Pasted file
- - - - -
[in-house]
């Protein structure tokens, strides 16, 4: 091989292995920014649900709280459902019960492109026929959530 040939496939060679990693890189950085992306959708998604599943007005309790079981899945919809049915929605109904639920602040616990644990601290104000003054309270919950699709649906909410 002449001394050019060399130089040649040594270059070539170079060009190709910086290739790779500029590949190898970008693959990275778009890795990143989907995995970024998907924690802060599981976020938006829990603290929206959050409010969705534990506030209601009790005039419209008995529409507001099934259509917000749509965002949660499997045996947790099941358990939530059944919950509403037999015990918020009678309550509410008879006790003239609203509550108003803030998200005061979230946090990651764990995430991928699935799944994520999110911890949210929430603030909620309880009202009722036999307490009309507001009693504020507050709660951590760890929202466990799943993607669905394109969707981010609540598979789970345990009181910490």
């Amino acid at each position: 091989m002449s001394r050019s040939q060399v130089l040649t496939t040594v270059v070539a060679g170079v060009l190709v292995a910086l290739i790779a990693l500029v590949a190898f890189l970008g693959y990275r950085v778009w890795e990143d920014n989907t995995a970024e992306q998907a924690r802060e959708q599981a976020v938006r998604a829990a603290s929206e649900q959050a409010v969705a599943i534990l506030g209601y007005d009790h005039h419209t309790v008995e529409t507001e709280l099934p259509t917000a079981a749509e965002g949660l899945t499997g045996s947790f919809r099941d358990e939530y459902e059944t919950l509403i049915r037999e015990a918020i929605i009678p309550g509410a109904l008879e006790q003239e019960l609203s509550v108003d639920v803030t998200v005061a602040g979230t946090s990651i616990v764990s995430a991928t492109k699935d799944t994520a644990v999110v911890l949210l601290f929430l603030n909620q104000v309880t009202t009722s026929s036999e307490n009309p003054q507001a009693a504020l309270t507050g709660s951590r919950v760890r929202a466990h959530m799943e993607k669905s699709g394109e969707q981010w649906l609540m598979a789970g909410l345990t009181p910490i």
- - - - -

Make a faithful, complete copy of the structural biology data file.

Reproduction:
[in-house]
């Protein structure tokens, strides 16, 4: 091989292995920014649900709280459902019960492109026929959530 040939496939060679990693890189950085992306959708998604599943007005309790079981899945919809049915929605109904639920602040616990644990601290104000003054309270919950699709649906909410 002449001394050019060399130089040649040594270059070539170079060009190709910086290739790779500029590949190898970008693959990275778009890795990143989907995995970024998907924690802060599981976020938006829990603290929206959050409010969705534990506030209601009790005039419209008995529409507001099934259509917000749509965002949660499997045996947790099941358990939530059944919950509403037999015990918020009678309550509410008879006790003239609203509550108003803030998200005061979230946090990651764990995430991928699935799944994520999110911890949210929430603030909620309880009202009722036999307490009309507001009693504020507050709660951590760890929202466990799943993607669905394109969707981010609540598979789970345990009181910490």
């Amino acid at each position: 091989m002449s001394r050019s040939q060399v130089l040649t496939t040594v270059v070539a060679g170079v060009l190709v292995a910086l290739i790779a990693l500029v590949a190898f890189l970008g693959y990275r950085v778009w890795e990143d920014n989907t995995a970024e992306q998907a924690r802060e959708q599981a976020v938006r998604a829990a603290s929206e649900q959050a409010v969705a599943i534990l506030g209601y007005d009790h005039h419209t309790v008995e529409t507001e709280l099934p259509t917000a079981a749509e965002g949660l899945t499997g045996s947790f919809r099941d358990e939530y459902e059944t919950l509403i049915r037999e015990a918020i929605i009678p309550g509410a109904l008879e006790q003239e019960l609203s509550v108003d639920v803030t998200v005061a602040g979230t946090s990651i616990v764990s995430a991928t492109k699935d799944t994520a644990v999110v911890l949210l601290f929430l603030n909620q104000v309880t009202t009722s026929s036999e307490n009309p003054q507001a009693a504020l309270t507050g709660s951590r919950v760890r929202a466990h959530m799943e993607k669905s699709g394109e969707q981010w649906l609540m598979a789970g909410l345990t009181p910490i």